Ohio seeks private partners for disaster response

Staff Writer
Columbus CEO

COLUMBUS, Ohio (AP) — Ohio officials are hoping to expand a state program intended to boost information-sharing and disaster response through cooperation between the public and private sectors.

The Ohio Public Private Partnership, or OP3, was formed last year as part of state efforts to improve disaster response after storms in summer 2012 left hundreds of thousands of people without electricity during a heat wave. The program now includes nearly 90 businesses, government agencies and associations and the state is looking to get more involved.

Officials say OP3 has already been leveraged for public benefit, including when participating retailers helped get extra water to the Toledo area in August when toxins produced by algae in Lake Erie fouled the tap water for 400,000 people.

At the program's fall conference this month, state officials told dozens of participants that planning ahead and working together can help reduce the severity of such situations.

"Unfortunately bad things do occur, but those bad things ... are mitigated because of people and plans that are formulated in meetings like are going to go on here today," Ohio's public safety director, John Born, said as he welcomed the crowd.

Businesses and associations receive no financial incentives for participating in OP3 but can benefit from quick access to information from the government side of planning or response efforts, Ohio Homeland Security Director Richard Baron said.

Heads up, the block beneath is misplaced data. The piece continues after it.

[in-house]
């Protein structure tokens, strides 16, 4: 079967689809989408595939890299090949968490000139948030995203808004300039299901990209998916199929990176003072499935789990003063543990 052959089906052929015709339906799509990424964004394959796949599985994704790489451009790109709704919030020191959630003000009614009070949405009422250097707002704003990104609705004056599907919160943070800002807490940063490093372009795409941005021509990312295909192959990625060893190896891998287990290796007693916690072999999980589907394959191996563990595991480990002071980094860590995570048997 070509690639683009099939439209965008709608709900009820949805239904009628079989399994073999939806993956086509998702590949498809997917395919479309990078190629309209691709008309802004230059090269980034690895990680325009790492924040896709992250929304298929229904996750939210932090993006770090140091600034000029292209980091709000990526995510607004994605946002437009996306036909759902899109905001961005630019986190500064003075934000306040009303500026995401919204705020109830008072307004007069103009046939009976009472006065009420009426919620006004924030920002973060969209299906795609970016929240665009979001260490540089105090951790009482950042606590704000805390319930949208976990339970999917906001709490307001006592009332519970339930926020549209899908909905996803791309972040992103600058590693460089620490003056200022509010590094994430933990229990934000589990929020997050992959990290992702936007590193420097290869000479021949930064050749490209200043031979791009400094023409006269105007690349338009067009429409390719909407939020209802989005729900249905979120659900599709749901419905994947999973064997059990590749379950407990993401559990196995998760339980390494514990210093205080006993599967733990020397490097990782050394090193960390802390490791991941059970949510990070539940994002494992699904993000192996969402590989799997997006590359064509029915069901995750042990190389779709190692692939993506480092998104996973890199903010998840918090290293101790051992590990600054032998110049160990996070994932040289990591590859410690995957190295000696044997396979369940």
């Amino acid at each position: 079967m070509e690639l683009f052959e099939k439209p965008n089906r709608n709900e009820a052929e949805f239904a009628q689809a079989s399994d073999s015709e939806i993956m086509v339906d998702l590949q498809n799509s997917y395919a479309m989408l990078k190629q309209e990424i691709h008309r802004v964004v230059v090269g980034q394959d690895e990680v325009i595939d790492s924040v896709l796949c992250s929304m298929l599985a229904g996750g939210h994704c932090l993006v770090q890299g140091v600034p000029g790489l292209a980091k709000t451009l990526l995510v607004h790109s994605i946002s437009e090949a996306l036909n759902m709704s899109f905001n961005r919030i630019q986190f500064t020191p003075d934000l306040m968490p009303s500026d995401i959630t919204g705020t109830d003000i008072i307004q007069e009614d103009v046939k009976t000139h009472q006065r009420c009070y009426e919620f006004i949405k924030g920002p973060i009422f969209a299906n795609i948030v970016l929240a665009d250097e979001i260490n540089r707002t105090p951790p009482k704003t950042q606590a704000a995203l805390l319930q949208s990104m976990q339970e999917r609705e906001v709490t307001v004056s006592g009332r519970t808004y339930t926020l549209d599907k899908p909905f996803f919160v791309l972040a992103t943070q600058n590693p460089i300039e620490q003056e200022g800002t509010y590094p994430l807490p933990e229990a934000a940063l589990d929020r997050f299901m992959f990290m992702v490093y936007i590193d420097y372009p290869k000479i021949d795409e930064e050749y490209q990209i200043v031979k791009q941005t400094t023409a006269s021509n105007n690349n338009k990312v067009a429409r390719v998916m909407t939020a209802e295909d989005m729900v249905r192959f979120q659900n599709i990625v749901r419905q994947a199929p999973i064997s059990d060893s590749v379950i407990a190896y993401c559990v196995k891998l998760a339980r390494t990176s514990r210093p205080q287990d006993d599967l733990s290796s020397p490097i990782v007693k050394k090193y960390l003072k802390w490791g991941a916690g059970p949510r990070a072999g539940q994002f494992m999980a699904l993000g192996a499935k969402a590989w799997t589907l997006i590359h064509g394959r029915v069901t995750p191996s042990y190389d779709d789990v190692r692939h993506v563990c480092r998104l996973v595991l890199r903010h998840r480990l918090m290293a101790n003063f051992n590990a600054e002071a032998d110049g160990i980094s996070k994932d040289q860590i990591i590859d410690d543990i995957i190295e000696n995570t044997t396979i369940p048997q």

The goal is to help everyone keep their operations going or get things back to normal as quickly and efficiently as possible. That could include learning more about each other's operational needs and capabilities, prepositioning resources ahead of bad weather or a known threat, and developing contacts that can be called upon for help.

It's drawing praise from some of the private-sector participants. The manager of business continuity and disaster recovery for Verizon Wireless, Todd Biebel, shared insights at the conference and called OP3 one of the biggest public-private partnerships he'd seen.

Other partners signed on include Ohio's largest electricity providers, a half-dozen business associations and a variety of retailers, hospitals, insurers, communications companies, restaurants, banks and manufacturers. Many of them are household names and Ohio-based businesses, such as Kroger Co., Goodyear Tire & Rubber Co., Wendy's restaurants, Marathon Petroleum and health care supplier Cardinal Health Inc.


Find Kantele Franko on Twitter at .